Project Diary : robotfindskitten2600 by Jeremy Penner
You are robot. You find kitten.

20:13 25/10/2003
After a 6-month absence or so, I've randomly come back to this project and put together what I consider to be a fairly decent text-copying kernel. Any given NKI can have a variable number of lines up to 15, and a variable number of characters per line up to 12. The kernel uses 12 scanlines per line of 6-scanline-high text, but it does it consistently -- calculating the number of scanlines to waste after all the text is displayed is completely straightforward. As well, I tightened up the font that I stole from Dark Mage, then undid my optimizations by uncommenting out the extra letters that weren't used. Grab the new demo. If you're trying it on a real TV, I'm aware that it'll roll when you switch from the text screen to the playfield screen -- it's just a lazy joystick button debouncing loop. It'll go away. =]

I've also been thinking over my current method of storing the kitten positions as a gigantic, preformatted playfield that I just have to spew out in my kernel. I'm really beginning to doubt the wisdom of that. Calculating the NKI text associated with a given position will be murder, and it eats up a psychotic amount of RAM. A couple of scanlines pause in between rows while I calculated a new would be more than acceptable. And it'd be straightforward to sort the NKIs by display order when I generate a new game (whenever that code gets written), if a bit non-deterministic. I think I'd be happy with a TV roll on reset, though. Gives it an authentic flavour.

15:56 26/04/2003
The main graphics kernel is done! It outputs a steady 262 scanlines, joystick debouncing is implemented, and robot shows up properly. I'm not sure the flicker isn't a little much, but it's hard to say until I see it on a real TV. The alternative is to flicker the entire playfield to get everything looking uniform, so I imagine the flickering horizontal line of NKIs is good enough. I improved robot's flickering quite substantially by simply leaving GRP0 set while the playfield scanline was drawing; a '#' looks decent enough with any of its horizontal lines doubled. Now he kinda looks like he's got antialiased edges. Grab the latest ROM here.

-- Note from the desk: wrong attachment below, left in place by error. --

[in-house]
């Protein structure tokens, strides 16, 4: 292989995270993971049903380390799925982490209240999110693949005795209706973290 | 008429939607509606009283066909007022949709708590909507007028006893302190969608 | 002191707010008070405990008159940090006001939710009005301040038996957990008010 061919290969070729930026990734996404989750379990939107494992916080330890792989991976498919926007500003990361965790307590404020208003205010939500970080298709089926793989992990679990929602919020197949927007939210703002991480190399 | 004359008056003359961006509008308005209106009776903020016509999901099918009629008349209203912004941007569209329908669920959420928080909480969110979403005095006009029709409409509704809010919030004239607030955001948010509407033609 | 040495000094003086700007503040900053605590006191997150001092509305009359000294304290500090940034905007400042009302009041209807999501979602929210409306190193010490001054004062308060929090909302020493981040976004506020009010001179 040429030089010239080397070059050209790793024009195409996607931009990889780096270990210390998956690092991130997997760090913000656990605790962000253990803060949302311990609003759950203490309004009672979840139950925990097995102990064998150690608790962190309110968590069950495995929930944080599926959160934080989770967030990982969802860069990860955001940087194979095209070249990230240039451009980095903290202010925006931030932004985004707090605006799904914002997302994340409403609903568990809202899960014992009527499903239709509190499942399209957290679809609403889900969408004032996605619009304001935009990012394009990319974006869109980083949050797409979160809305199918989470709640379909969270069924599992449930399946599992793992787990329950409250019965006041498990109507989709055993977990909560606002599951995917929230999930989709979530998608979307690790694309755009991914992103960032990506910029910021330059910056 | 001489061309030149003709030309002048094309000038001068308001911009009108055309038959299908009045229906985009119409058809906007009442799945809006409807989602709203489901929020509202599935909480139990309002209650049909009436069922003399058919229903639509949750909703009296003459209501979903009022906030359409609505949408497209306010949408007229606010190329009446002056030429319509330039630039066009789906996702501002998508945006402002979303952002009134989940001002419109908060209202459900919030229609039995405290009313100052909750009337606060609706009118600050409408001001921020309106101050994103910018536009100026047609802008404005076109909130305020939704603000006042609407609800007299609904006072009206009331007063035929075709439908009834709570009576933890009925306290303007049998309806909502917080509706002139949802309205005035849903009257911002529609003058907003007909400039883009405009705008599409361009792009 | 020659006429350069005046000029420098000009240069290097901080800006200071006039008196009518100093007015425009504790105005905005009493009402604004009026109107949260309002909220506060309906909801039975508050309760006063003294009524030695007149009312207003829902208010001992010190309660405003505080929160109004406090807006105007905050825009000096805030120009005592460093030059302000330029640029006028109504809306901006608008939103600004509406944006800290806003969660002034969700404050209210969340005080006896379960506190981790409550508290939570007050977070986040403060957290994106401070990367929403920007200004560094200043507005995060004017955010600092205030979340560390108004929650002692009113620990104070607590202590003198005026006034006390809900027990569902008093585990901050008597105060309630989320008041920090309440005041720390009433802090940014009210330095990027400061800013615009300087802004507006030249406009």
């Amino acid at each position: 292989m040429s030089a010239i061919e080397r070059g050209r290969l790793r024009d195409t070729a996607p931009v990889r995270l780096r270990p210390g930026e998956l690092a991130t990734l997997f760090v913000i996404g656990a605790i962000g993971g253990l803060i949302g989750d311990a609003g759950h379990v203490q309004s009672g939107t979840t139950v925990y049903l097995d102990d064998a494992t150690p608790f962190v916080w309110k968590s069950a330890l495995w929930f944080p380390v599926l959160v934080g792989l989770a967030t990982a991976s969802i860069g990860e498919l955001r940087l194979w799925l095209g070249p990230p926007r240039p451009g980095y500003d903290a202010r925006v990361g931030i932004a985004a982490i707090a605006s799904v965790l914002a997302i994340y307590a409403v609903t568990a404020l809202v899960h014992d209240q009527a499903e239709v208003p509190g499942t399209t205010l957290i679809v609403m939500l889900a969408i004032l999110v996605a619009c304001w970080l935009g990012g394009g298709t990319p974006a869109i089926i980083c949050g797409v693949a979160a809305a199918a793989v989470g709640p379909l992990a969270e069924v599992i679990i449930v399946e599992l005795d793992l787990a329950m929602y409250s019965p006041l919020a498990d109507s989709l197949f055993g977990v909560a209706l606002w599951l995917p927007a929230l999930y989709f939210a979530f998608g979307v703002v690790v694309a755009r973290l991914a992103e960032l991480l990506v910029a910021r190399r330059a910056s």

Jobs left: Collision detection, random playfield generation, merging the Stellar Track text engine. I've got acres of ROM space left still, so I'm hoping I can fit everything into 2k, and then have three 2k banks of NKI text. I suppose I should begin looking into bankswitching soon, since I really have very little idea how the various schemes work and which one might be most appropriate. Also, I have no idea how my choice of bankswitching might affect my ability to get actual carts built.

I'm probably going to take on adding text next. I'm sick of my blobs. =]

16:17 23/04/2003
Progress! I've put together the first crack at the main game kernel (just an asymmetric playfield with a sprite on it), which reads the map out of RAM, displays it, and sort of shows robot. I had to do some flickering to get the sprite to work with the asymmetric playfield -- I just couldn't fit everything into the 20 or so cycles I had left in the kernel. And because it's asymmetric, I couldn't make it a 2-line kernel. No wonder I have so many problems with my graphics; all I do is 1-line kernels! =]

There are still some timing problems with the flickering that I've been unable to figure out as of yet, but you get the new ROM here. You can move robot around (very quickly, no debouncing yet) with the joystick, and hitting the joystick button magically transports you to the winning state. (According to most Atari 2600 manuals, any transition to other screens is magical transportation.) The checkerboard pattern at the bottom is just to make sure that my asymmetric playfield kernel timing isn't off.

Robot will find kitten on the VCS yet!

21:19 21/04/2003
I moved my developer diary over to, which is where I had intended to host it in the first place. I resisted the urge to take out the parts that revealed my ignorance of accepted advanced techniques of VCS programming (which is pretty much the whole thing up to this point). I have a nasty habit of liking to start from first principles, which really doesn't work very well with writing your first game for the VCS; especially if you have a set concept, and aren't creating your game based on the perceived limitations of the hardware.

Anyway, nothing new code-wise, though that may come soon if I keep procrastinating from studying for my two finals tomorrow =]

20:27 21/04/2003
April 13, 2003